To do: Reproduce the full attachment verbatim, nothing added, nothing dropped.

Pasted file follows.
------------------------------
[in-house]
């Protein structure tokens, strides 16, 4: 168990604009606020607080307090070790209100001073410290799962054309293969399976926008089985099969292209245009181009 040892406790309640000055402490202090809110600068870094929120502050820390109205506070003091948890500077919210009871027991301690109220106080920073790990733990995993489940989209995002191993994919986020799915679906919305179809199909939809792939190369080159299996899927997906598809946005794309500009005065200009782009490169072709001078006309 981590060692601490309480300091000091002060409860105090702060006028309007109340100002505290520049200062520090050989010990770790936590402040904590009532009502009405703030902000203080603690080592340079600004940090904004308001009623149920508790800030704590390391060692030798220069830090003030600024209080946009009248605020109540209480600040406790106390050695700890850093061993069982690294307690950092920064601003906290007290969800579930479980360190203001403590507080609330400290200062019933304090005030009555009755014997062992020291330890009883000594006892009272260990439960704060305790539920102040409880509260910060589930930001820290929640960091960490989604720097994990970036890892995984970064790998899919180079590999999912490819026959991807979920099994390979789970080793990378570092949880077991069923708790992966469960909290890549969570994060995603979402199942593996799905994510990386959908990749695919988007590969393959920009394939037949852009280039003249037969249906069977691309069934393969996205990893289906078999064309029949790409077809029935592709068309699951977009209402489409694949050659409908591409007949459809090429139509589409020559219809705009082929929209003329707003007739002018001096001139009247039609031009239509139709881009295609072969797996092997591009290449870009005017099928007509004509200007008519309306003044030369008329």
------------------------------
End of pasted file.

[in-house]
């Protein structure tokens, strides 16, 4: 168990604009606020607080307090070790209100001073410290799962054309293969399976926008089985099969292209245009181009 040892406790309640000055402490202090809110600068870094929120502050820390109205506070003091948890500077919210009871027991301690109220106080920073790990733990995993489940989209995002191993994919986020799915679906919305179809199909939809792939190369080159299996899927997906598809946005794309500009005065200009782009490169072709001078006309 981590060692601490309480300091000091002060409860105090702060006028309007109340100002505290520049200062520090050989010990770790936590402040904590009532009502009405703030902000203080603690080592340079600004940090904004308001009623149920508790800030704590390391060692030798220069830090003030600024209080946009009248605020109540209480600040406790106390050695700890850093061993069982690294307690950092920064601003906290007290969800579930479980360190203001403590507080609330400290200062019933304090005030009555009755014997062992020291330890009883000594006892009272260990439960704060305790539920102040409880509260910060589930930001820290929640960091960490989604720097994990970036890892995984970064790998899919180079590999999912490819026959991807979920099994390979789970080793990378570092949880077991069923708790992966469960909290890549969570994060995603979402199942593996799905994510990386959908990749695919988007590969393959920009394939037949852009280039003249037969249906069977691309069934393969996205990893289906078999064309029949790409077809029935592709068309699951977009209402489409694949050659409908591409007949459809090429139509589409020559219809705009082929929209003329707003007739002018001096001139009247039609031009239509139709881009295609072969797996092997591009290449870009005017099928007509004509200007008519309306003044030369008329």